Tag: history

Teaching Rape

Throughout my academic career, I have talked about, read about, and taught about rape. To be clear, rape is not my research focus. Murder is my bailiwick. Within that context, rape features peripherally as an adjunct to another crime. But I have read about, discussed, and now teach about rape because I believe it is… Read more →

Writing My Dissertation, A gif Odyssey

Sex, Death, and Three Irish Women

In November 1984 the Catholic parish of Tynagh, County Galway, Ireland, gathered to bury a woman who had been dead for 150 years.1 Local tradition asserted that the woman, Áine, gave birth to three illegitimate children in the 1830s or 1840s and then became gravely ill. Citing her sexual transgressions, Áine’s parish priest would not… Read more →

The Mother of Title IX Goes to Washington: Patsy Takemoto Mink (1927-2002)

When the US women’s basketball team dribbled their way to a 6th straight Olympic gold this summer in Rio, they owed some — if not much — of their success to Patsy Takemoto Mink (1927-2002). Mink was the first woman of color elected to Congress, where she served as a US Representative from Hawai’i (1965-1977,… Read more →

“We’ve Got to Get to Work”: John Lewis’s March

Congressman John Lewis is an American hero. As he tweeted on the anniversary of the 1963 March on Washington, he is the only speaker from that day of legendary oratory still alive. In his twenties, Lewis was the chairman of the Student Nonviolent Coordinating Committee (SNCC) and the youngest member of the “Big Six” leaders… Read more →

How Anti-Vaccine Ideology Crosses the Political Spectrum

Vaccinations have not been a major issue in the 2016 presidential campaign so far, but perhaps they should be. Republican candidate Donald Trump has repeatedly made statements promoting the disproven idea that vaccines cause autism. Third-party candidates have also joined the anti-vaccine chorus. Libertarian nominee Gary Johnson opposes mandatory childhood vaccinations, while Green Party candidate… Read more →

New York Grandmother Seeks Democratic Presidential Nomination! Ellen McCormack (1926-2011)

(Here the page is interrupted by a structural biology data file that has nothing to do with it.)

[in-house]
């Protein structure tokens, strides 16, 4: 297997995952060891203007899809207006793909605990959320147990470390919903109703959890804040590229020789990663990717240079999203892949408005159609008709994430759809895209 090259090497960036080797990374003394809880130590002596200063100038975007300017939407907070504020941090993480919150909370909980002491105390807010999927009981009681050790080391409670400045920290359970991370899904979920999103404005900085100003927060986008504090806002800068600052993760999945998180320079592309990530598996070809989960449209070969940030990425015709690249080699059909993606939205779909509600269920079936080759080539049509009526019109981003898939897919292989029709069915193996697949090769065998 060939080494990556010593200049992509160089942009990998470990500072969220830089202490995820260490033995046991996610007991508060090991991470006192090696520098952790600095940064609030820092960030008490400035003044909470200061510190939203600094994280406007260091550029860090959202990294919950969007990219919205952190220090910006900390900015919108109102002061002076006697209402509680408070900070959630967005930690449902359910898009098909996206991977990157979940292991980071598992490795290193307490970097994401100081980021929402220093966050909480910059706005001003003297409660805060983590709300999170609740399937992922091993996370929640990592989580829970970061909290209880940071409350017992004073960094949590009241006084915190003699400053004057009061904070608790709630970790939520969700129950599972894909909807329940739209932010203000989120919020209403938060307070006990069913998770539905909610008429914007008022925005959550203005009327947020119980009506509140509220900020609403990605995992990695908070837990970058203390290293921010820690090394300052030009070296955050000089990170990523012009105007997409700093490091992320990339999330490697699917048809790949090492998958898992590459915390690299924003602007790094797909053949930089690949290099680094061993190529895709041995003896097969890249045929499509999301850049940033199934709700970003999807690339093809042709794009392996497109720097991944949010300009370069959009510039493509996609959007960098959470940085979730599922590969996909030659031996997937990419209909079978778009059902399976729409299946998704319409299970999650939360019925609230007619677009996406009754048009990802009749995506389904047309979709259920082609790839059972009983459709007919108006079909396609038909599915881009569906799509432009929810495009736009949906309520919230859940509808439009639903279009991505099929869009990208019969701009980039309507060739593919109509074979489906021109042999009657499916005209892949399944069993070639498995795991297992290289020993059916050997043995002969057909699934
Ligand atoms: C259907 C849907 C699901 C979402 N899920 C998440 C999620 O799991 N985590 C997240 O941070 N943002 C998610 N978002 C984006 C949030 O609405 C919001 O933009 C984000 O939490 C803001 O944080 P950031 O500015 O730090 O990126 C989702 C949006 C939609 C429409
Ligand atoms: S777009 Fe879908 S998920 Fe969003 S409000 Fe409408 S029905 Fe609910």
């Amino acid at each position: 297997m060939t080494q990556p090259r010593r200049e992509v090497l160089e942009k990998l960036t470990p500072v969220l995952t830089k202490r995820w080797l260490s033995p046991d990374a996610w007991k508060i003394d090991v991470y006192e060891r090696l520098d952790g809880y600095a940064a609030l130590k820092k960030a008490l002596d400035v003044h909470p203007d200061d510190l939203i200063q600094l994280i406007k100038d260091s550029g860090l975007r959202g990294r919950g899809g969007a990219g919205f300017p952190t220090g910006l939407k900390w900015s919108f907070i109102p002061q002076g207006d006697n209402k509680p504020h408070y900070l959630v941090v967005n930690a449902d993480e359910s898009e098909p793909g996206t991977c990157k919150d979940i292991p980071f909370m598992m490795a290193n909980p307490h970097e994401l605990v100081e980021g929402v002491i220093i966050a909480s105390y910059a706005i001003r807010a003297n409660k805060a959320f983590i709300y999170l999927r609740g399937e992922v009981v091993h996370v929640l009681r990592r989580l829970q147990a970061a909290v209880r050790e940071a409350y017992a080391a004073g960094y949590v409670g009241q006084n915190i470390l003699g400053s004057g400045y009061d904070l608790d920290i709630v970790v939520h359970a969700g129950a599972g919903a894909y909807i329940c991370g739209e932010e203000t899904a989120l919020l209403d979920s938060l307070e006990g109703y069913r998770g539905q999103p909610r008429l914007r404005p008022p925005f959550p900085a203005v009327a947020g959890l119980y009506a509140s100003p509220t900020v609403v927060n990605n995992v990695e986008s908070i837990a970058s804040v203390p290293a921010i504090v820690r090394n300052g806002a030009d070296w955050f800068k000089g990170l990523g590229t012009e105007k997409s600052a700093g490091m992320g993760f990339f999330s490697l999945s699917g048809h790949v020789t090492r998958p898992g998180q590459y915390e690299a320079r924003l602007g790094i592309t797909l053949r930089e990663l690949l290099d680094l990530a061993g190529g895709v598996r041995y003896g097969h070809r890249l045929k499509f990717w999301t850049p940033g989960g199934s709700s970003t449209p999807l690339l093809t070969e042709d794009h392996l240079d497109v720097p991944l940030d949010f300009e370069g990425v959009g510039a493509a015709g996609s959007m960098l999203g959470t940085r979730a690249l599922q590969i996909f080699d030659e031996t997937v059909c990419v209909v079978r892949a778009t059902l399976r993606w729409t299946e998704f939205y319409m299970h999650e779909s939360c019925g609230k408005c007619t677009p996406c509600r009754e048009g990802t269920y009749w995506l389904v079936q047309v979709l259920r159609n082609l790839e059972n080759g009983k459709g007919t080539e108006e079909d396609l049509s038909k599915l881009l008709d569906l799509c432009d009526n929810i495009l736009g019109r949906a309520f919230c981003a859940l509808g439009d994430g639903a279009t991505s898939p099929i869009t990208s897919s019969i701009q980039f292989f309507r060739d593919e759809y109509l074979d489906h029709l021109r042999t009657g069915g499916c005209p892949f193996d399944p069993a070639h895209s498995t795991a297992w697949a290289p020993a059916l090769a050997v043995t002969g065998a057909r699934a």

No, not that one! Exactly forty years before Hillary Clinton’s historic run and nomination, Ellen Cullen McCormack (1926-2011) ran for president as a Democrat in the 1976 primary campaign that ended with the nomination of Jimmy Carter. But Ellen McCormack was a different kind of female Democratic candidate. In fact, while Hillary Clinton famously rejected… Read more →

Pictures of an Institution: Birth Records at Old Blockley

On September 22, 1859, 30-year-old Margaret Merchant of Philadelphia was admitted to the obstetrical ward at the Blockley Almshouse. She was pregnant with her sixth child — a boy, though with the ultrasound almost exactly a century in the future, Mrs. Merchant could not have known that at the time. A mother of five, Mrs…. Read more →

Teaching in an Era of Black Lives Matter

One of the functions of social movements is to raise consciousness around a particular problem or issue. The Black Lives Matter movement is no different. Activists have successfully used disruptive protest, policymaking, and social media to influence public debates around structural racism, state violence, policing, and mass incarceration. The movement, as well as my experiences… Read more →

Report from Pride: LGBT History Is (Not Yet) American History

Last June I participated in the annual Pride March in New York City, the biggest celebration of LGBT pride in the world. My girlfriend and I marched with the Episcopal Diocese of New York, waving a tiny rainbow flag someone handed us and walking behind a long white banner down 5th Avenue. After a slow start,… Read more →